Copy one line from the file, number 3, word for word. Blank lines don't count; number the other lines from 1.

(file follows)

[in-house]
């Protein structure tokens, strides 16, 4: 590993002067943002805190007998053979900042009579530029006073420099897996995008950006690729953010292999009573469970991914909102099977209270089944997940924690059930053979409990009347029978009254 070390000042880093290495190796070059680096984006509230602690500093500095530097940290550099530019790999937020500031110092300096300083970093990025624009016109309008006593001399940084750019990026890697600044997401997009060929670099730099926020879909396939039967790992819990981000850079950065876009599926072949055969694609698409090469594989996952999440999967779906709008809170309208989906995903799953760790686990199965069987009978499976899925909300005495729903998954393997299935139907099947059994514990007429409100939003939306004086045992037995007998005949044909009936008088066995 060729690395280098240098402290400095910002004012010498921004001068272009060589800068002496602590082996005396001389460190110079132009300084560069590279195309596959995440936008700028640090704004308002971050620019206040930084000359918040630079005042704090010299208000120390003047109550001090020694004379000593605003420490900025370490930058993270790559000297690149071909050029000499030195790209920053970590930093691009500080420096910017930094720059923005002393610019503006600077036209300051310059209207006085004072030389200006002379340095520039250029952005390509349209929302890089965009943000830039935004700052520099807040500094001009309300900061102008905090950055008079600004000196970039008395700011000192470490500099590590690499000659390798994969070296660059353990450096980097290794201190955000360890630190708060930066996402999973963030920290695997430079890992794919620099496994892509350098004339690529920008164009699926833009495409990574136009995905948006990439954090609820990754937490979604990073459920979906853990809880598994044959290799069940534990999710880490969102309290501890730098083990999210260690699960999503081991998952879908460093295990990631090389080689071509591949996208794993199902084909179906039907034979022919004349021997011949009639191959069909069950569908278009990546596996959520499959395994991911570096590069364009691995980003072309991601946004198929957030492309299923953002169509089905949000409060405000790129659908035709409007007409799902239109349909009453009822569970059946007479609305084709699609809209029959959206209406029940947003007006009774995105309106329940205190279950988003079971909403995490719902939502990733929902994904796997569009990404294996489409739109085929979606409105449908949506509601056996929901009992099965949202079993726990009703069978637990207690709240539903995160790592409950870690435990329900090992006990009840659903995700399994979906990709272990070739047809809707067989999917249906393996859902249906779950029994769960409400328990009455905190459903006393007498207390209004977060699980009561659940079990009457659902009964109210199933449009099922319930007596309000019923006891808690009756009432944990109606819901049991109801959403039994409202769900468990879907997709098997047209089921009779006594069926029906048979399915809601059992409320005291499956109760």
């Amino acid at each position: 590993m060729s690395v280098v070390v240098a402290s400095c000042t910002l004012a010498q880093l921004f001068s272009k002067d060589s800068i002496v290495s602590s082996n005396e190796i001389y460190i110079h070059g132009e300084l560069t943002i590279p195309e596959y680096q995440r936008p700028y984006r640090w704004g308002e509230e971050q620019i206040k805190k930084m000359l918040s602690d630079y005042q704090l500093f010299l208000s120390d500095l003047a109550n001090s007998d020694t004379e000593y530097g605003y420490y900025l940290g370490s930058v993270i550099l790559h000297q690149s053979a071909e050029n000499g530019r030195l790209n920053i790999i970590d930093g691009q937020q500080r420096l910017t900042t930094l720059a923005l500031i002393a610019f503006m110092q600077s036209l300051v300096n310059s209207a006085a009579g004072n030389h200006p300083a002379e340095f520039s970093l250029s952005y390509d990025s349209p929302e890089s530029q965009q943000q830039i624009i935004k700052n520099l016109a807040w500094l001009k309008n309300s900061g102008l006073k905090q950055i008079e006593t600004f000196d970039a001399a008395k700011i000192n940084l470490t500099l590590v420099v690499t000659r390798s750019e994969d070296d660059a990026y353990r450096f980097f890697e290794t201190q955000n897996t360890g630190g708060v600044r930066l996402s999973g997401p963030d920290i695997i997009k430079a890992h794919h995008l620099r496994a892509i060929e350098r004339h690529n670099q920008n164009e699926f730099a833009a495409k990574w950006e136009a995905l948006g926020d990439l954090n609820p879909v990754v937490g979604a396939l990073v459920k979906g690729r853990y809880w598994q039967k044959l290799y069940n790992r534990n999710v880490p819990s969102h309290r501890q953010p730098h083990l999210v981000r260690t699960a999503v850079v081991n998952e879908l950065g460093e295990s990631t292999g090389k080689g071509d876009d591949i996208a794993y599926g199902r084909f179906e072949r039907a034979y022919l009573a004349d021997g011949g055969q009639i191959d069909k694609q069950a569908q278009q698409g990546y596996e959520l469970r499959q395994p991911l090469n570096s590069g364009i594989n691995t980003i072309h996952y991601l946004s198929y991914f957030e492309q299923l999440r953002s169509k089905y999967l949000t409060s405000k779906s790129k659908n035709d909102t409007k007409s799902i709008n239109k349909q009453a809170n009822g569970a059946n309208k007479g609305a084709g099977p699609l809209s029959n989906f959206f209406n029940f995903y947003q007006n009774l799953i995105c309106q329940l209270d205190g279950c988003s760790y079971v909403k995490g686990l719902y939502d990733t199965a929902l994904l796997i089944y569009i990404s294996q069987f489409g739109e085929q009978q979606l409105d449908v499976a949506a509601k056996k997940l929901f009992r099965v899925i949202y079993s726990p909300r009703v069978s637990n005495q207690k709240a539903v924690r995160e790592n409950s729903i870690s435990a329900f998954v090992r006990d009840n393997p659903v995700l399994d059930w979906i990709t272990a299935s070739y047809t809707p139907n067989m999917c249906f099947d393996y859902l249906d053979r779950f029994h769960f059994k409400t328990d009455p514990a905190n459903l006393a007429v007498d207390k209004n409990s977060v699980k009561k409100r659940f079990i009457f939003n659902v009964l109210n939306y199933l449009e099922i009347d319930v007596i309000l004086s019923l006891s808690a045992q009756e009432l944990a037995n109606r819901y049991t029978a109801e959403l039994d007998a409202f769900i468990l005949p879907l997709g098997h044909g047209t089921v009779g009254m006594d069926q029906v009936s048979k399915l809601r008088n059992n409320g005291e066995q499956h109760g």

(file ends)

């Amino acid at each position: 590993m060729s690395v280098v070390v240098a402290s400095c000042t910002l004012a010498q880093l921004f001068s272009k002067d060589s800068i002496v290495s602590s082996n005396e190796i001389y460190i110079h070059g132009e300084l560069t943002i590279p195309e596959y680096q995440r936008p700028y984006r640090w704004g308002e509230e971050q620019i206040k805190k930084m000359l918040s602690d630079y005042q704090l500093f010299l208000s120390d500095l003047a109550n001090s007998d020694t004379e000593y530097g605003y420490y900025l940290g370490s930058v993270i550099l790559h000297q690149s053979a071909e050029n000499g530019r030195l790209n920053i790999i970590d930093g691009q937020q500080r420096l910017t900042t930094l720059a923005l500031i002393a610019f503006m110092q600077s036209l300051v300096n310059s209207a006085a009579g004072n030389h200006p300083a002379e340095f520039s970093l250029s952005y390509d990025s349209p929302e890089s530029q965009q943000q830039i624009i935004k700052n520099l016109a807040w500094l001009k309008n309300s900061g102008l006073k905090q950055i008079e006593t600004f000196d970039a001399a008395k700011i000192n940084l470490t500099l590590v420099v690499t000659r390798s750019e994969d070296d660059a990026y353990r450096f980097f890697e290794t201190q955000n897996t360890g630190g708060v600044r930066l996402s999973g997401p963030d920290i695997i997009k430079a890992h794919h995008l620099r496994a892509i060929e350098r004339h690529n670099q920008n164009e699926f730099a833009a495409k990574w950006e136009a995905l948006g926020d990439l954090n609820p879909v990754v937490g979604a396939l990073v459920k979906g690729r853990y809880w598994q039967k044959l290799y069940n790992r534990n999710v880490p819990s969102h309290r501890q953010p730098h083990l999210v981000r260690t699960a999503v850079v081991n998952e879908l950065g460093e295990s990631t292999g090389k080689g071509d876009d591949i996208a794993y599926g199902r084909f179906e072949r039907a034979y022919l009573a004349d021997g011949g055969q009639i191959d069909k694609q069950a569908q278009q698409g990546y596996e959520l469970r499959q395994p991911l090469n570096s590069g364009i594989n691995t980003i072309h996952y991601l946004s198929y991914f957030e492309q299923l999440r953002s169509k089905y999967l949000t409060s405000k779906s790129k659908n035709d909102t409007k007409s799902i709008n239109k349909q009453a809170n009822g569970a059946n309208k007479g609305a084709g099977p699609l809209s029959n989906f959206f209406n029940f995903y947003q007006n009774l799953i995105c309106q329940l209270d205190g279950c988003s760790y079971v909403k995490g686990l719902y939502d990733t199965a929902l994904l796997i089944y569009i990404s294996q069987f489409g739109e085929q009978q979606l409105d449908v499976a949506a509601k056996k997940l929901f009992r099965v899925i949202y079993s726990p909300r009703v069978s637990n005495q207690k709240a539903v924690r995160e790592n409950s729903i870690s435990a329900f998954v090992r006990d009840n393997p659903v995700l399994d059930w979906i990709t272990a299935s070739y047809t809707p139907n067989m999917c249906f099947d393996y859902l249906d053979r779950f029994h769960f059994k409400t328990d009455p514990a905190n459903l006393a007429v007498d207390k209004n409990s977060v699980k009561k409100r659940f079990i009457f939003n659902v009964l109210n939306y199933l449009e099922i009347d319930v007596i309000l004086s019923l006891s808690a045992q009756e009432l944990a037995n109606r819901y049991t029978a109801e959403l039994d007998a409202f769900i468990l005949p879907l997709g098997h044909g047209t089921v009779g009254m006594d069926q029906v009936s048979k399915l809601r008088n059992n409320g005291e066995q499956h109760g």